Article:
Eiffel Trading has launched an updated version of the first online marketplace for participants in the heavy civil, marine and oilfield industries to buy, sell, and rent used and surplus equipment and material. The new platform removes the need for intermediary support during the procurement process for these types of goods, resulting in higher cost-savings for users.
For customers looking to sell or rent inventory, users can list equipment and materials to the online marketplace free of charge and have complete control over the sale process. Sellers can also now use ‘Flash Sales,’ a standout section on the new platform where users can create a listing and choose to highlight their goods on Eiffel Trading’s homepage.
For buyers who cannot find what they are looking for, new ‘Wanted’ listings are available for use. When a match is found on the marketplace, the ‘Wanted’ customer will be notified immediately of the item’s availability. Buyers can also use new website filters to more easily sort and identify desired equipment and material.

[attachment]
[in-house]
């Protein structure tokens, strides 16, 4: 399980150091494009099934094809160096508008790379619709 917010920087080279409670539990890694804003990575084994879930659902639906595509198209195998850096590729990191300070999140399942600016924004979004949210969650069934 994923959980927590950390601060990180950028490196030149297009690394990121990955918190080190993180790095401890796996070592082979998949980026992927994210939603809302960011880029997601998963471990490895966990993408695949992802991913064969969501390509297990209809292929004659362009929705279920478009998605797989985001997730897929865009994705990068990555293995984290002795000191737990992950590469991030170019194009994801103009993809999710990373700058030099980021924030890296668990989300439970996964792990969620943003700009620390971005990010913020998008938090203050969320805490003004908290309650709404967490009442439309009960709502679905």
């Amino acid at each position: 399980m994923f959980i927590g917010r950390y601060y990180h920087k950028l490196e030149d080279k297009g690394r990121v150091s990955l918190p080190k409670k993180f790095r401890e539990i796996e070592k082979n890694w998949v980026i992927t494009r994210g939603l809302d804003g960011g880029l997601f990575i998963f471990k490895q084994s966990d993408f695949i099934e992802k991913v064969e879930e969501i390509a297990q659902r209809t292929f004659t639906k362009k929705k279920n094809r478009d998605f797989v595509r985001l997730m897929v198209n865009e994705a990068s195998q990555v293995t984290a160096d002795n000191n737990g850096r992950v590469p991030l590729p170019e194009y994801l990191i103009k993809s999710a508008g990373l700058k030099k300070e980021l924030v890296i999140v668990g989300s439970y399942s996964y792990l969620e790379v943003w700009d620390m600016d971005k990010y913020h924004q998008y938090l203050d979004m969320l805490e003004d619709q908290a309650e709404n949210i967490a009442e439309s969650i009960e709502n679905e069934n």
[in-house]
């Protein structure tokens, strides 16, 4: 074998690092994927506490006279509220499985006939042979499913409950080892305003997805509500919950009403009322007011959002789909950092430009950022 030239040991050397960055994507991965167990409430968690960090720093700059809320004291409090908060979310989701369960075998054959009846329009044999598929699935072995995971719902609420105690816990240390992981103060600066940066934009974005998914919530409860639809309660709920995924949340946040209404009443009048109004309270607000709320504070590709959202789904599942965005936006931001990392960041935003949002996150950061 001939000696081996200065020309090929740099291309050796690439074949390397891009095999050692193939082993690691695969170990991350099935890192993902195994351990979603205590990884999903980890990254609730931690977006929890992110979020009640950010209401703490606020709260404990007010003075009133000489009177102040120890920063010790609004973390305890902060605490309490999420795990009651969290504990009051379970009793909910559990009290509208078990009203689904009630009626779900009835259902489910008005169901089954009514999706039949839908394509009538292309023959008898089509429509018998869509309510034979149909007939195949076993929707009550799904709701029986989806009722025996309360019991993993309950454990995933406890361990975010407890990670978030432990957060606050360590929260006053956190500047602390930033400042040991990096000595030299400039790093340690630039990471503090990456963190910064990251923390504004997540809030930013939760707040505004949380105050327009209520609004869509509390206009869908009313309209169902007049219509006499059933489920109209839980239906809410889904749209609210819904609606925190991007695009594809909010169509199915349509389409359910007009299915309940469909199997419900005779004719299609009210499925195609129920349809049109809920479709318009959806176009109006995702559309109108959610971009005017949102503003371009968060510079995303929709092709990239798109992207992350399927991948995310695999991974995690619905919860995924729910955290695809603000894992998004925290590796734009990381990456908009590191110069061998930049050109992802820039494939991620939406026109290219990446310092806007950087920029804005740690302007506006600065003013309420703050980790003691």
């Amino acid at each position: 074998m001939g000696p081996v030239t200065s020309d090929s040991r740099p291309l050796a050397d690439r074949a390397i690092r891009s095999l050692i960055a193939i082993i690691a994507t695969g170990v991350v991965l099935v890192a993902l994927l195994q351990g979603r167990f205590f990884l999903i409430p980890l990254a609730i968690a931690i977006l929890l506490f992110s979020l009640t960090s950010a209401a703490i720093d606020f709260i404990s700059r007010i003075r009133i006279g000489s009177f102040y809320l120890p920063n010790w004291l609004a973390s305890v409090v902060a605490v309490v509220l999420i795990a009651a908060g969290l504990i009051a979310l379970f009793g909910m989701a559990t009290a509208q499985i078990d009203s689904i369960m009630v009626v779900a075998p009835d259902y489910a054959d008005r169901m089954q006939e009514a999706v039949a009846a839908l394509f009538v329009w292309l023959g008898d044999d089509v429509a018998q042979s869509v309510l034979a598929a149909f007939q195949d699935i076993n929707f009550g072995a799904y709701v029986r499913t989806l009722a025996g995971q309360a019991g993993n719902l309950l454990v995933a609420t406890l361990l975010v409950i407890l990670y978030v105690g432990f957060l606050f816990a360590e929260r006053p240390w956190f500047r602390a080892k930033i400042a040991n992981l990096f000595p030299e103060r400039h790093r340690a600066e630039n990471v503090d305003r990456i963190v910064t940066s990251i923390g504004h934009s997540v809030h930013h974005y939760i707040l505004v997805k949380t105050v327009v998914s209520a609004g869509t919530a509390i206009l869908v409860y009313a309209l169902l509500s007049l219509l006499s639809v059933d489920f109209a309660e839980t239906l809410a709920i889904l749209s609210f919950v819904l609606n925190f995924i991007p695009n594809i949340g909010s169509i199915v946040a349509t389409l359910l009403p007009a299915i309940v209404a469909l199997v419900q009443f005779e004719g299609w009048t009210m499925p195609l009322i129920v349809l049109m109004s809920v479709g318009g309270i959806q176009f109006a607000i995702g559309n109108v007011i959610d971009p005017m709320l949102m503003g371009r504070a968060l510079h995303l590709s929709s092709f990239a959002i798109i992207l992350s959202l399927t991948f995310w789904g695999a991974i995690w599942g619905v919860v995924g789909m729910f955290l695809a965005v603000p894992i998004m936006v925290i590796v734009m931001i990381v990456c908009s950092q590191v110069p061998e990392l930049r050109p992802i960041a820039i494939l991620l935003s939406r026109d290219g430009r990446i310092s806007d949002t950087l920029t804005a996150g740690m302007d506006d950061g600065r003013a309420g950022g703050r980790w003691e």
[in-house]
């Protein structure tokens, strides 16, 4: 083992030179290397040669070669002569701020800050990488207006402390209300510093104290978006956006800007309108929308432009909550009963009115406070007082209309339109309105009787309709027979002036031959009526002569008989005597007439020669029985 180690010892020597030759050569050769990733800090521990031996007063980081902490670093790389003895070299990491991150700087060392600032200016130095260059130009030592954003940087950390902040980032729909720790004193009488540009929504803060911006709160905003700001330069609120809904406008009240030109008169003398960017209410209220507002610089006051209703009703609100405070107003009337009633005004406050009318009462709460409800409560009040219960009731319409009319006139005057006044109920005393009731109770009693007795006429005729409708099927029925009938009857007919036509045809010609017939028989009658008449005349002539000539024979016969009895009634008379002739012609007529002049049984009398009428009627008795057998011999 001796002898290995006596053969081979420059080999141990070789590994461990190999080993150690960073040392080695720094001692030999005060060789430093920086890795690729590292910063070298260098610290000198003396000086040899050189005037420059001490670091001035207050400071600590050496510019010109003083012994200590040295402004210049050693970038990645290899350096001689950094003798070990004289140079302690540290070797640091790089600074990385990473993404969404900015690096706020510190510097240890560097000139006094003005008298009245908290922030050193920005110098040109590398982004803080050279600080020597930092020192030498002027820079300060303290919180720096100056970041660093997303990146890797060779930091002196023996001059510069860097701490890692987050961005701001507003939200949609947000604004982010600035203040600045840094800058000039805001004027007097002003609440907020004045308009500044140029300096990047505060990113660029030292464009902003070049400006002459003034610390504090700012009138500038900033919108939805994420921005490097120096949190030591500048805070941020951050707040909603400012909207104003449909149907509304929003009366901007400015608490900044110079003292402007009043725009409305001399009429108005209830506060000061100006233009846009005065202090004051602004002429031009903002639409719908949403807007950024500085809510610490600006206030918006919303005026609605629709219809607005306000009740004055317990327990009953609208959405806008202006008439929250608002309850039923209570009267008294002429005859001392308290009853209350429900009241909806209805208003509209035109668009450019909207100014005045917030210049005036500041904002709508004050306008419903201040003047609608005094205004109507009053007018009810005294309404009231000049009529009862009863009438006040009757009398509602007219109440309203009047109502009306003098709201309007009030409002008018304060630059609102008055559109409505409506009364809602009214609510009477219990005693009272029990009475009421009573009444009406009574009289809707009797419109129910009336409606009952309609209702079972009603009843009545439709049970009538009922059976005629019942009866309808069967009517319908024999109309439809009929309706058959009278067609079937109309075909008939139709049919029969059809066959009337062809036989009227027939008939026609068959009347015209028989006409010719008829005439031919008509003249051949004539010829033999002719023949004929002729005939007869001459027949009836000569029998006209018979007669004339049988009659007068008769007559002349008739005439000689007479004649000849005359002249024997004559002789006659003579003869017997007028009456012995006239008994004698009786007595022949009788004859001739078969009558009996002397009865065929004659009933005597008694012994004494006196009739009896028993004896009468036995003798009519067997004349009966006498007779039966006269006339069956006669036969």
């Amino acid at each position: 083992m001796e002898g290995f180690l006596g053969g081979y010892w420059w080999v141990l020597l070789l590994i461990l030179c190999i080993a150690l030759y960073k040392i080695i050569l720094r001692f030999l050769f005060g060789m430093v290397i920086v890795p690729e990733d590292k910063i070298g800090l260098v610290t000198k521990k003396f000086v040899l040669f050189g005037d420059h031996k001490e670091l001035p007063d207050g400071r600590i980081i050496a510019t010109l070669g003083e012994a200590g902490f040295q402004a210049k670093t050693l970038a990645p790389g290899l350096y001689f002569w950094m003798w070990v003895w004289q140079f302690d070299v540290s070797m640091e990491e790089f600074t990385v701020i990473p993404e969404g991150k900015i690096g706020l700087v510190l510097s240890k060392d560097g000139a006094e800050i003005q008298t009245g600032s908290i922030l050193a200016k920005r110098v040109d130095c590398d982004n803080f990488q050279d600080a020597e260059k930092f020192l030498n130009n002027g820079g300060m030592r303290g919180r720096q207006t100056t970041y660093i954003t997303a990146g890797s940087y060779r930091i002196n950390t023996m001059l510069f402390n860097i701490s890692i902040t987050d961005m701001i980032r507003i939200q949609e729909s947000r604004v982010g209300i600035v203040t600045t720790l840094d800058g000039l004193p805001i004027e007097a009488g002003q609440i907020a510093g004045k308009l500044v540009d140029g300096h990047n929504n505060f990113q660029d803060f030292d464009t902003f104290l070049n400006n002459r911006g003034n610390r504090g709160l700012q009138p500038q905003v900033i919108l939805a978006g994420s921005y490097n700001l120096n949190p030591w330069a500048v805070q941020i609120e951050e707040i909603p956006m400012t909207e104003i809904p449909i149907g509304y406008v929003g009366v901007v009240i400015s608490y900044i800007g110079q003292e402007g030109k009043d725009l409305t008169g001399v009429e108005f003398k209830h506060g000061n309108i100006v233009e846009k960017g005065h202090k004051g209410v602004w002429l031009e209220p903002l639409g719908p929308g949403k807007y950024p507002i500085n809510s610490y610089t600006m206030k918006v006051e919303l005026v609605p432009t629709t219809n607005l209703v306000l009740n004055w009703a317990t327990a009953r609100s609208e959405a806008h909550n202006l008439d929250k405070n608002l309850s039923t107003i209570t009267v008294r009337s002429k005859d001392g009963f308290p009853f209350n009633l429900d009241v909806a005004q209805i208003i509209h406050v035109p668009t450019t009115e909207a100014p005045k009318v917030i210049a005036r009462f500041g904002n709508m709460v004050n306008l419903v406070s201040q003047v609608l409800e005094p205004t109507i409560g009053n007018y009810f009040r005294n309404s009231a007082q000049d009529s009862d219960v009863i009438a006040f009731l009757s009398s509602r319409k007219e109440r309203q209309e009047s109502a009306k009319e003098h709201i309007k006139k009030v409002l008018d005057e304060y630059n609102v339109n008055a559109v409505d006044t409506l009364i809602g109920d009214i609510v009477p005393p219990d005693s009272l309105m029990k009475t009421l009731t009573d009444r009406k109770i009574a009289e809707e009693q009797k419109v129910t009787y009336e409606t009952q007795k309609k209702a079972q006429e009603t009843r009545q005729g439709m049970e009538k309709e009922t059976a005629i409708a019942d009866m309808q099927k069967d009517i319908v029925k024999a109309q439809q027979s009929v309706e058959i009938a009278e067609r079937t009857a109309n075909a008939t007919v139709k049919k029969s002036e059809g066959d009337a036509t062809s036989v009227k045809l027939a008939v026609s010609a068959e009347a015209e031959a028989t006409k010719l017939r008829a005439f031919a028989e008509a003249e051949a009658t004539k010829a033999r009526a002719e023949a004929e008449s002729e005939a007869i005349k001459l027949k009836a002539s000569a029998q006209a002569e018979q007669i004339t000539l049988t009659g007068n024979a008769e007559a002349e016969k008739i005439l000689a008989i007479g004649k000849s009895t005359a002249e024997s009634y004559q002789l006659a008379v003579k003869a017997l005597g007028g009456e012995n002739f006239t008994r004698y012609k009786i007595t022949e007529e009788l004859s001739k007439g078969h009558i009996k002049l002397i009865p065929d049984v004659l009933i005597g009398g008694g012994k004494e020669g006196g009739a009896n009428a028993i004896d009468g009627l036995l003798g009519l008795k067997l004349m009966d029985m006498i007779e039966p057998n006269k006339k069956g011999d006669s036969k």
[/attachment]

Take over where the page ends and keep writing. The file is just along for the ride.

Whether buying or selling, users will feel secure in the authenticity of their transaction with Eiffel Trading as the new platform also offers users: the ability to schedule equipment and material inspections prior to purchase; a third-party escrow service to hold and release funds upon successful completion of a transaction between parties; and online freight calculators.
“The used and surplus equipment market is incredibly fragmented with multiple intermediaries between buyers and sellers. With so many participants in the marketplace, the value to the customer has been replaced by margin proliferation,” said Eiffel Trading CEO Zachary Oliva. “Due to the growth of e-commerce over the last decade, it is clear the B2B industry has crossed a threshold where a majority of customers now prefer the online procurement of goods. Eiffel Trading is proud to launch our updated marketplace and provide users the ability to simply and securely transact from end-to-end, while also supporting their need for cost-containment.”